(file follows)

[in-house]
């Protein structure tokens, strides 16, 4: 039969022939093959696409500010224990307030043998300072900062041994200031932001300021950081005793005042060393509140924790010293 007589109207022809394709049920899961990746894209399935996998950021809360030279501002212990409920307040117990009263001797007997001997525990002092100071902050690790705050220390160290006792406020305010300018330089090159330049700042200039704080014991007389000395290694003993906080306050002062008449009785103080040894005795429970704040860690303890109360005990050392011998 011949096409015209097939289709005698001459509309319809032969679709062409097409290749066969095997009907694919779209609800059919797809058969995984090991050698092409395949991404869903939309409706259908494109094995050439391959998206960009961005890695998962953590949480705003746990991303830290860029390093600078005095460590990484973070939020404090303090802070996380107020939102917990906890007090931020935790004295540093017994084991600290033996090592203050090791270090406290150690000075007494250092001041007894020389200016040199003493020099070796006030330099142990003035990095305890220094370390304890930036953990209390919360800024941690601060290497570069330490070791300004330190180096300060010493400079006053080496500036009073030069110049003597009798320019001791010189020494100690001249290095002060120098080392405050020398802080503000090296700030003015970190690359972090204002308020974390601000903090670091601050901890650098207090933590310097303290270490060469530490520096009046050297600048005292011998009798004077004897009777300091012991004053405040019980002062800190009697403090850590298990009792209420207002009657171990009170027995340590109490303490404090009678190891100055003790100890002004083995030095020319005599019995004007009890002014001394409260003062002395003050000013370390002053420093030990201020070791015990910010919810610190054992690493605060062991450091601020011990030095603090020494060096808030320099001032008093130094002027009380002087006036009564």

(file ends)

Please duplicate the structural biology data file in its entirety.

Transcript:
[in-house]
């Protein structure tokens, strides 16, 4: 039969022939093959696409500010224990307030043998300072900062041994200031932001300021950081005793005042060393509140924790010293 007589109207022809394709049920899961990746894209399935996998950021809360030279501002212990409920307040117990009263001797007997001997525990002092100071902050690790705050220390160290006792406020305010300018330089090159330049700042200039704080014991007389000395290694003993906080306050002062008449009785103080040894005795429970704040860690303890109360005990050392011998 011949096409015209097939289709005698001459509309319809032969679709062409097409290749066969095997009907694919779209609800059919797809058969995984090991050698092409395949991404869903939309409706259908494109094995050439391959998206960009961005890695998962953590949480705003746990991303830290860029390093600078005095460590990484973070939020404090303090802070996380107020939102917990906890007090931020935790004295540093017994084991600290033996090592203050090791270090406290150690000075007494250092001041007894020389200016040199003493020099070796006030330099142990003035990095305890220094370390304890930036953990209390919360800024941690601060290497570069330490070791300004330190180096300060010493400079006053080496500036009073030069110049003597009798320019001791010189020494100690001249290095002060120098080392405050020398802080503000090296700030003015970190690359972090204002308020974390601000903090670091601050901890650098207090933590310097303290270490060469530490520096009046050297600048005292011998009798004077004897009777300091012991004053405040019980002062800190009697403090850590298990009792209420207002009657171990009170027995340590109490303490404090009678190891100055003790100890002004083995030095020319005599019995004007009890002014001394409260003062002395003050000013370390002053420093030990201020070791015990910010919810610190054992690493605060062991450091601020011990030095603090020494060096808030320099001032008093130094002027009380002087006036009564």